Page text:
Six degrees of separation
By Suzanne Dunaway
hen I discovered Rome to be the most beautiful city on earth and Italian food to be superior to most other cuisines — well, at least among the best: China has some pretty amazing dishes — I enlisted the help of my friends to learn more about the subtleties of the country's abundant seasonal cooking.
If autumn's ubiquitous tartufi and porcini mushrooms make that season at home, Italy heralds spring with fava beans, tiny peas, tender artichokes, young green onions and early Romaine or butter lettuces, all of which are flung together in a ritual dish known as vignarola. It's a concoction my Italian compatriots wax poetic about as March and April roll around. But combining such extraordinarily separate group of ingredients is a bit like having five husbands at once. Better, I think, to have one at a time and relish each one's individuality.
My take on this marriage of vegetables is as follows. Cook absolutely nothing in plain old water. The small (or large) beans need to be cleaned to the yellow and sautéed, along with the sliced artichokes, in a little olive oil. Ensure you place a lid on to maintain tenderness. After that, add the rest of the vegetable friends.
Overall, I don't like much that's boiled or steamed when there's a lovely bottle of green virgin oil at hand, but I do begrudge the new potato, the fresh egg and a particular soup I've written about before. Still, sautéing is my choice for cooking tender new vegetables.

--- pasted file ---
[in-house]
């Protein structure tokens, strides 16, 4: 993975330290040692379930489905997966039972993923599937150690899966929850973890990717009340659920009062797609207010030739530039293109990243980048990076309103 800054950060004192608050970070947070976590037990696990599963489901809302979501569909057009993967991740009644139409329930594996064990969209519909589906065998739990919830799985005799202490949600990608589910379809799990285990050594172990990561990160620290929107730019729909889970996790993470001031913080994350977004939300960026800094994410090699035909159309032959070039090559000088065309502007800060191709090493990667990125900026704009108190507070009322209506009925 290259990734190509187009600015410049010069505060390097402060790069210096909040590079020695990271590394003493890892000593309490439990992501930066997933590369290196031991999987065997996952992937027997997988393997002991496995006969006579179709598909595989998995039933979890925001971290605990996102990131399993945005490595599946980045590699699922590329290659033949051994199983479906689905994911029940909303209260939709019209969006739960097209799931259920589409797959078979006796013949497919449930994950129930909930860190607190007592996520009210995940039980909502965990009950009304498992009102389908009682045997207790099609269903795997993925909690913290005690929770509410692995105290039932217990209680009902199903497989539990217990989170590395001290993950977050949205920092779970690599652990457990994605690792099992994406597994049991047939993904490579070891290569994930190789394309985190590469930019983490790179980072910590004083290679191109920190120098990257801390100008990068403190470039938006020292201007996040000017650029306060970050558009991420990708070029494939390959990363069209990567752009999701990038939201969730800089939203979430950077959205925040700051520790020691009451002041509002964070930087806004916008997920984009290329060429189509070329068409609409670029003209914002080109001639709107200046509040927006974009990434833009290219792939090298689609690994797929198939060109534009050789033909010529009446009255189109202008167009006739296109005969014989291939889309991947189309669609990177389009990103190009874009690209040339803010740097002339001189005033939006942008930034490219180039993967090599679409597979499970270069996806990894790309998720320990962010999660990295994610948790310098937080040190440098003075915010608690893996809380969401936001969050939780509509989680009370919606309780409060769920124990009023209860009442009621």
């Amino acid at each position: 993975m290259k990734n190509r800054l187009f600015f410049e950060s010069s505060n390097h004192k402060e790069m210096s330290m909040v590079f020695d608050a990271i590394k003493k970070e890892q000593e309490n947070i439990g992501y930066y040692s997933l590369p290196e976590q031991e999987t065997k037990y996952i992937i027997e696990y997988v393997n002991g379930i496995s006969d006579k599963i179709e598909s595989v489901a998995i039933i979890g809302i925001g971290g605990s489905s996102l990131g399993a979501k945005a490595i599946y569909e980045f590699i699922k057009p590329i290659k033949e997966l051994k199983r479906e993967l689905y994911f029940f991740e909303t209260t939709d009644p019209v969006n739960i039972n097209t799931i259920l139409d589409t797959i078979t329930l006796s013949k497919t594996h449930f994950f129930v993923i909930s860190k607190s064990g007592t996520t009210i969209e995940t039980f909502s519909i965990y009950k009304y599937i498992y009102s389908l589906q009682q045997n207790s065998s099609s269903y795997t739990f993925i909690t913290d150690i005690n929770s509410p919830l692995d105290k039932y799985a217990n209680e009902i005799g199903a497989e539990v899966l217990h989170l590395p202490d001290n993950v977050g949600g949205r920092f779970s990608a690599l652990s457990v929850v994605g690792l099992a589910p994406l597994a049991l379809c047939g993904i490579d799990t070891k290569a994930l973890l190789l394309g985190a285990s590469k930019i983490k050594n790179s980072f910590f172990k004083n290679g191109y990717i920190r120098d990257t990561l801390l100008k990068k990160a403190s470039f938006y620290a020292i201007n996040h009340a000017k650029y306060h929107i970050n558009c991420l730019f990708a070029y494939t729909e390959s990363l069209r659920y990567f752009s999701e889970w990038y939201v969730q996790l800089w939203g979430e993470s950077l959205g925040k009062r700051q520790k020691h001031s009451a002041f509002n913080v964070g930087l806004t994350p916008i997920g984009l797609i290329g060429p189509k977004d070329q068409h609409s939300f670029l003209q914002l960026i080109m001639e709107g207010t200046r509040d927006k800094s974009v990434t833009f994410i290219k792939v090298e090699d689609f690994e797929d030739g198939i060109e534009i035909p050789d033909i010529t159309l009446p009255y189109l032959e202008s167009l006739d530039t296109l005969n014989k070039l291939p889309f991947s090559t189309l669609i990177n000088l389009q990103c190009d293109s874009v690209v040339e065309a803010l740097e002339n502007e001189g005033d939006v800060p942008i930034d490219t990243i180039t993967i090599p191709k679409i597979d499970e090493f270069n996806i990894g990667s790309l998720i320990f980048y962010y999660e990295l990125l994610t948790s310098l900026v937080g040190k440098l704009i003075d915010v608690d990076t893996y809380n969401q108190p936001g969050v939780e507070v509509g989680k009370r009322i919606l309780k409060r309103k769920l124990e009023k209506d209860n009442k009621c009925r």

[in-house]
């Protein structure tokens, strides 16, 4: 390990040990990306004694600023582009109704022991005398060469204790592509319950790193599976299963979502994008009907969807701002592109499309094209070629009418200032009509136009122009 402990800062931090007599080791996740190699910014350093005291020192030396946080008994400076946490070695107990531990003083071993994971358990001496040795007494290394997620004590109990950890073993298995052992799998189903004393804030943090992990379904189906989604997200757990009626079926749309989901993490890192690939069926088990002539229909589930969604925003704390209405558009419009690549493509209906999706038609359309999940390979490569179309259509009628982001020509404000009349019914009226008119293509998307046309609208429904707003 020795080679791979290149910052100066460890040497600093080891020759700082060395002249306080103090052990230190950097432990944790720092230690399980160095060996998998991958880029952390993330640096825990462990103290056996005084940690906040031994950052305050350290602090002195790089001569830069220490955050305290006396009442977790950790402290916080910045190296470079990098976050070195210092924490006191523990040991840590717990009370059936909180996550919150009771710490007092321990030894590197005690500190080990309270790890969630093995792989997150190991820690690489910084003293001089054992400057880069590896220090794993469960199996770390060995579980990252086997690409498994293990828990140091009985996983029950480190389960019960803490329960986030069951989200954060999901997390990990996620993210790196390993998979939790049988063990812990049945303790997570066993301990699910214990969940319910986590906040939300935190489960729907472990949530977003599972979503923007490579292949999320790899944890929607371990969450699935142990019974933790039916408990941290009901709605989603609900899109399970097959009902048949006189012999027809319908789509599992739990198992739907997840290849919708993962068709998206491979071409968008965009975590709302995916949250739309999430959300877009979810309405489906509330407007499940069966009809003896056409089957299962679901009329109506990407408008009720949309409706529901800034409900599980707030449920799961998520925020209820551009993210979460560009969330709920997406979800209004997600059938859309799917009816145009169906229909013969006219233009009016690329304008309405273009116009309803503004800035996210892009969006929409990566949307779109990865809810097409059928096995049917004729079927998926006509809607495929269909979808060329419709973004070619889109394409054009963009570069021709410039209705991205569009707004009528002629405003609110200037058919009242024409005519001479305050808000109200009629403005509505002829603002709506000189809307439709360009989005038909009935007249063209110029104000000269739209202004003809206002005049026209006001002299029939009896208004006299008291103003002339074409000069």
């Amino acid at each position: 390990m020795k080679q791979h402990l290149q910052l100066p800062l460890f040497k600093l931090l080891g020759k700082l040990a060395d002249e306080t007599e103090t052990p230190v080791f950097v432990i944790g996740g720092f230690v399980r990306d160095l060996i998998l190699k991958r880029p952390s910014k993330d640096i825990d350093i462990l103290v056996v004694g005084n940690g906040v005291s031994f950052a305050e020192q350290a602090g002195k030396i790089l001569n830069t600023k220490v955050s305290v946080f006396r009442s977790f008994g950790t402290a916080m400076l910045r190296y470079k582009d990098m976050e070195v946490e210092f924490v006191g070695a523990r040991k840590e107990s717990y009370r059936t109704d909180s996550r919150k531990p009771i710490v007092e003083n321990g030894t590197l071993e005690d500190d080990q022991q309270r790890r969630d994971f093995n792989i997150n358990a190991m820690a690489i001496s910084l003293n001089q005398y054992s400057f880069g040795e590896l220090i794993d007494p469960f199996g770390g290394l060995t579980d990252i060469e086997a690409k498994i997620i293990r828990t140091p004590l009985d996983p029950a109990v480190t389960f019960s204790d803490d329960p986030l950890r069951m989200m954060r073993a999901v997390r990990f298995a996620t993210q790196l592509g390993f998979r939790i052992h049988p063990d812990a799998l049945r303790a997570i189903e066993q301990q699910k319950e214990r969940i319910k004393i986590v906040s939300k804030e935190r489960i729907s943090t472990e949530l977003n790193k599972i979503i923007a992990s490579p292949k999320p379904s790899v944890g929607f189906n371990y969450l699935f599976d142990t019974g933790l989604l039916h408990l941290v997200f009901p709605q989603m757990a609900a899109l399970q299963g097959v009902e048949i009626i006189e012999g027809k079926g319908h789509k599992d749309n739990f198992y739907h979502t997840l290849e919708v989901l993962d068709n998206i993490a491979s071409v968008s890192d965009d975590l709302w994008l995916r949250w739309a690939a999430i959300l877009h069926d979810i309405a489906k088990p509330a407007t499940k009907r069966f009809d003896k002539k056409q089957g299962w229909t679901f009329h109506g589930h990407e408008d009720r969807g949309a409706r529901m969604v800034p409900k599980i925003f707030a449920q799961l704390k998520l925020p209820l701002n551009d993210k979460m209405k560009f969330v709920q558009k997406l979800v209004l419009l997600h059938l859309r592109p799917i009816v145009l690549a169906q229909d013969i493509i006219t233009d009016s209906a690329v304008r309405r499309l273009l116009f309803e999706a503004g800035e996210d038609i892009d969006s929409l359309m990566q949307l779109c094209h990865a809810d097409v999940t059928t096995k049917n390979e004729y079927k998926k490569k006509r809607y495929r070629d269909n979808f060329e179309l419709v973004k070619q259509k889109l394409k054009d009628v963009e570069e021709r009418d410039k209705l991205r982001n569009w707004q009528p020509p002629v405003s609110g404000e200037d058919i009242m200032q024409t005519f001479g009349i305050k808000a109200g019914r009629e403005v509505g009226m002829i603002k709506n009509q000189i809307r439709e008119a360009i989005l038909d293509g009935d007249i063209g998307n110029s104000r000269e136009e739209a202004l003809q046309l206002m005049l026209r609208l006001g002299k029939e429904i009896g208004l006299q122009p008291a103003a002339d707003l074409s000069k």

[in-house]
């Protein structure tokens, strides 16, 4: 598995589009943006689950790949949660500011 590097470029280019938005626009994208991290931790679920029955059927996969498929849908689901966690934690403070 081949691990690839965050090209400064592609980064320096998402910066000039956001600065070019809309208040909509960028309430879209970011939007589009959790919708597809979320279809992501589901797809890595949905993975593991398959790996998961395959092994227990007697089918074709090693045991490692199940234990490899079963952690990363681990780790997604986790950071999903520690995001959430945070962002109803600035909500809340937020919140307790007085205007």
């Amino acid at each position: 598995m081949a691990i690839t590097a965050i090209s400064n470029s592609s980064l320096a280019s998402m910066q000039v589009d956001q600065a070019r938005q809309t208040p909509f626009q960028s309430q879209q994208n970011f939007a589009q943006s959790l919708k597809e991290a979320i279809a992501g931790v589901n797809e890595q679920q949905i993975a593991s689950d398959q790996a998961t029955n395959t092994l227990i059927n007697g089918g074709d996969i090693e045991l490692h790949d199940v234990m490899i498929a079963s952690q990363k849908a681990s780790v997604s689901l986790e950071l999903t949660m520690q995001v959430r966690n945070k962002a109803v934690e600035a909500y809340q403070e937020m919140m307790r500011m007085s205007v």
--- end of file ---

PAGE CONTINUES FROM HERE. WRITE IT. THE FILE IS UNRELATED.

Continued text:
In making vignarola, it's the carciofi that get the first sizzle, followed by the young tender onions, sliced and cooked for a minute. The fave, new peas and lettuce (cut crosswise into slices) finish off the stew. For it is a stew.
To suit carnivores, crisp Italian bacon, pancetta, or prosciutto may be added to the mix along with a cup of rich chicken broth for moistening. Remember that the stew cooks very quickly — tenderizing the fave and peas doesn't take long if they're truly spring's first. Oh, and I do not peel my fave.
Though I love these traditional dishes from time to time, my garden often takes me in different directions, toward sorcery. I toss my fresh fave with roasted garlic and toasted sage. I cook my tiny new peas quickly (as they do in Spain) with tidbits of pata negra, or mint, and a squeeze of lemon and a spoon of oil. I take young carciofi pieces and shake them in a bag with flour, salt, pepper and paprika, quickly browning them to a crunch in oil. These ingredients go into a cool, crisp salad with butter lettuce. A miser adds vinegar, a spendthrift pours the cold-pressed, a wise man adds salt, while the resident madman, the pazzo, tosses it.
I love the distinct tastes of these delicate new offerings and often pluck young wild asparagus in the woods and munch it right then and then — when I can spot it, that is. The French relish their wild asperges in a simple omelet, salt and pepper only, and the tiny spears cut into pieces mixed in with the eggs. But to me, those magically-appearing stalks, so hard to find and to pluck, are overwhelmed even by a simple egg, and all the intensely strange and acidly exotic asparagus flavor vanishes.
Don't get me wrong. I love Italian traditions and dishes. As soon as I see vignarola on spring menus, especially when I'm among fellow Romans, I'll order it. But when I'm at home in my French garden, a hunk of pecorino and a dish of raw, just-picked fave will do just fine. Or better still, join me, and we'll combine spring's bounty together.
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